Last November the ESA’s Philae lander had a less than text-book touch down on the surface of comet 67P/Churyumov–Gerasimenko (67P). Due to the comet’s microgravity, Phiae bounced several times and came to rest on its side, in the shadow of a boulder. For a lander with a top and a bottom, a design scheme born out of an Earth gravity environment, this was a massive problem. After this episode, which nearly resulted in a total mission failure, engineers from NASA’s Jet Propulsion Laboratory and Stanford University came up with a totally new type of robot designed specifically for traversing the surfaces microgravity environments like comets and asteroids. It’s called Hedgehog.
Hedgehog doesn’t have wheels. It doesn’t have landing struts. It doesn’t even have a top or a bottom, "Hedgehog is a different kind of robot,” explains Issa Nesnas, leader of the JPL team, “that would hop and tumble on the surface instead of rolling on wheels. It is shaped like a cube and can operate no matter which side it lands on.”
The new cube-shaped design has spikes on its surface and moves by spinning and braking internal flywheels. The spikes act as feet while the cube is hopping and tumbling, and protect the robot's body from the terrain. "The spikes could also house instruments such as thermal probes to take the temperature of the surface as the robot tumbles," says Nesnas.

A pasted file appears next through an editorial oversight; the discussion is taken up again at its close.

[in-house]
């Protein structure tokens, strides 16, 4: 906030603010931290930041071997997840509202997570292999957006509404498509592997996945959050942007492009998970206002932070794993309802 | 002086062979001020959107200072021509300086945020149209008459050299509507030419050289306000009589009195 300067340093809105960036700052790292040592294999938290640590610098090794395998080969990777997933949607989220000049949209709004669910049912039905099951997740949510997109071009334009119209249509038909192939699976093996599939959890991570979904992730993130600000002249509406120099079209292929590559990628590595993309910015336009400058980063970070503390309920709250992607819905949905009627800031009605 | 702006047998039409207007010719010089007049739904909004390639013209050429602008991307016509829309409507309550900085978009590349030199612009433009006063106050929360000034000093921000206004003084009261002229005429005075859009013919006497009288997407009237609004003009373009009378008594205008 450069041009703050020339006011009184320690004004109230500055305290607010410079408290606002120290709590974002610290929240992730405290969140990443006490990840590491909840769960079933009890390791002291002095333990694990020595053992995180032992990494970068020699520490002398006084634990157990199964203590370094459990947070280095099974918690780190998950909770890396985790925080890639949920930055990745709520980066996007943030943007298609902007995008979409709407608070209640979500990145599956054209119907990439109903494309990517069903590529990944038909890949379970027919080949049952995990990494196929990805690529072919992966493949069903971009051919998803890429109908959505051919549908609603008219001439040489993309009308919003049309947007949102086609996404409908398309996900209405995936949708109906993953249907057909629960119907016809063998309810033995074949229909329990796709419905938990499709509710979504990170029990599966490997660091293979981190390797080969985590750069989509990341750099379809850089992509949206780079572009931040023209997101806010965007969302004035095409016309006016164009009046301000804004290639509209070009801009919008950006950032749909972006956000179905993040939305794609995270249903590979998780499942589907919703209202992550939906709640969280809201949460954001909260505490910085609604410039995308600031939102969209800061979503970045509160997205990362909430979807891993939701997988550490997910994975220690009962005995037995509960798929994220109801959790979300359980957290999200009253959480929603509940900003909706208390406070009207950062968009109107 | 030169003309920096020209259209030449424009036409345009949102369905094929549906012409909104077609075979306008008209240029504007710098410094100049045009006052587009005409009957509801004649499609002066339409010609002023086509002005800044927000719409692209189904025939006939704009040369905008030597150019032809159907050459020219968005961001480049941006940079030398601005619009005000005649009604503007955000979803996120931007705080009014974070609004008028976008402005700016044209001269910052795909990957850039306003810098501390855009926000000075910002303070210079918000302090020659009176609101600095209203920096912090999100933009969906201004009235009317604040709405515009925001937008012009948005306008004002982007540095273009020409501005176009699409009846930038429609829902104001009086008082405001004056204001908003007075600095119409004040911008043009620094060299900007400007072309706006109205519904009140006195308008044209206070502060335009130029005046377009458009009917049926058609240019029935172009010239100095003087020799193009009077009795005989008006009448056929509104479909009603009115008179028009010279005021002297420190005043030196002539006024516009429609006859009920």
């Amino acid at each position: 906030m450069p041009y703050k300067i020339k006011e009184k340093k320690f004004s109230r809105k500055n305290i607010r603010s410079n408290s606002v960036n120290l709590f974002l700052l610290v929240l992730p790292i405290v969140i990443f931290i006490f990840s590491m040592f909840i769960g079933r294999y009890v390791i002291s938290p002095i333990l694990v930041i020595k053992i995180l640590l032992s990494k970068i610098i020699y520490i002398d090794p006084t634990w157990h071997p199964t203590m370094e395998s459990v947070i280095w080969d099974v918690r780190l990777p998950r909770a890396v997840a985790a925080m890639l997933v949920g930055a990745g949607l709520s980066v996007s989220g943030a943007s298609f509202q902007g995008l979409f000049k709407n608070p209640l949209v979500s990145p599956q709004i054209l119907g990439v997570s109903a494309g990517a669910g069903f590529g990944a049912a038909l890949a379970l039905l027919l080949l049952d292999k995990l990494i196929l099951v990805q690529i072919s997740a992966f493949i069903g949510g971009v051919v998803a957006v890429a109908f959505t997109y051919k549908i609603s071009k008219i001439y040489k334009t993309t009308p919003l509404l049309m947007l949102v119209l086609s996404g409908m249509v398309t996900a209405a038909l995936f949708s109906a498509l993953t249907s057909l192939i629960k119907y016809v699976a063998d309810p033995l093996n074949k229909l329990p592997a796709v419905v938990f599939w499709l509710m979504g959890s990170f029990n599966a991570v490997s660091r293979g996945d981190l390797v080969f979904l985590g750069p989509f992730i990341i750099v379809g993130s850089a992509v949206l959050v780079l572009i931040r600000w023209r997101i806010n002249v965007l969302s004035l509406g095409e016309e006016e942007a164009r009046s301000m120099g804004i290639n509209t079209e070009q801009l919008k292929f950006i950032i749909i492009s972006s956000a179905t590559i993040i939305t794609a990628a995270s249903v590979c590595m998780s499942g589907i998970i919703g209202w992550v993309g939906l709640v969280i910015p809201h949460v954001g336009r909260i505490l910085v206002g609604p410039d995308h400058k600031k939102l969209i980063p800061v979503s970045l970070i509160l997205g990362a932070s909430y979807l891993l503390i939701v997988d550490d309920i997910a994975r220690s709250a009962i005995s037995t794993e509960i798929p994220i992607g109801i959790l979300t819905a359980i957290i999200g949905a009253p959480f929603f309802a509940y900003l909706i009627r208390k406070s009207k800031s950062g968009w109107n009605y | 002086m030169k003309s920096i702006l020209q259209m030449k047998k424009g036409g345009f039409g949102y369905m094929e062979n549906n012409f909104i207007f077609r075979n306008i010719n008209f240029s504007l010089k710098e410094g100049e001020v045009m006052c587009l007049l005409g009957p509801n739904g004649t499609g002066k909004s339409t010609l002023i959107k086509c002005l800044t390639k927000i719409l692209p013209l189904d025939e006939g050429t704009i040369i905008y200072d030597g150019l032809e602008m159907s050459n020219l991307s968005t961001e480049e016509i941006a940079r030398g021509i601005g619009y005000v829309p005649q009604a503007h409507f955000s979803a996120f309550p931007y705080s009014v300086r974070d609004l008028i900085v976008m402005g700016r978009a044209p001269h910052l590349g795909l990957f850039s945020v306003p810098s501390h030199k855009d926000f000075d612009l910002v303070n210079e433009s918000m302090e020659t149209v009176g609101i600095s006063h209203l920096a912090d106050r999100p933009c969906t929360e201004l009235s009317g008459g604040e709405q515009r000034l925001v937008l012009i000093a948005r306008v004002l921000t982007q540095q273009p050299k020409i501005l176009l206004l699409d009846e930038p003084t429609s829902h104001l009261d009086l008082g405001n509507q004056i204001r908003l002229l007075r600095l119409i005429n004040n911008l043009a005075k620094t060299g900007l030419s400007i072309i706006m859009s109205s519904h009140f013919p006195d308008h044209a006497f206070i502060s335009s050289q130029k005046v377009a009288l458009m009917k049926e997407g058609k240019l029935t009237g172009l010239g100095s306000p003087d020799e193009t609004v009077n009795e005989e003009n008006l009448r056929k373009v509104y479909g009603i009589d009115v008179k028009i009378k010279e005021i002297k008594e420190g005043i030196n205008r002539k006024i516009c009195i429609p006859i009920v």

There are currently two Hedgehog prototypes, one from Stanford and one from JPL. This June both were tested aboard NASA's C-9 aircraft for microgravity research. This is a plane that achieves microgravity during the dive phase of a series of parabolic arcs the plane performs as it flies. Over the course of four flights, the two robots demonstrated various types of maneuvers that could prove quite useful in traversing the surface of small bodies with very low gravity. Researchers also had the prototypes perform maneuvers on different materials to mimic a wide range of surface conditions: soft and crumbly, sandy, rough and rocky, and slippery and icy.
Robert Reid, JPL’s lead engineer on the project says, “We demonstrated for the first time our Hedgehog prototypes performing controlled hopping and tumbling in comet-like environments.”
The Hedgehog's simplest maneuver is referred to by its designers as a "yaw," or a turn in place. Once Hedgehog “yaw”s itself into the right direction, using one or two of its spikes, it can either tumble short distances by rotating from one face to another, or hop long distances. Typically Hedgehog takes large hops toward an area of interest, and then uses smaller tumbles as it gets closer to its target.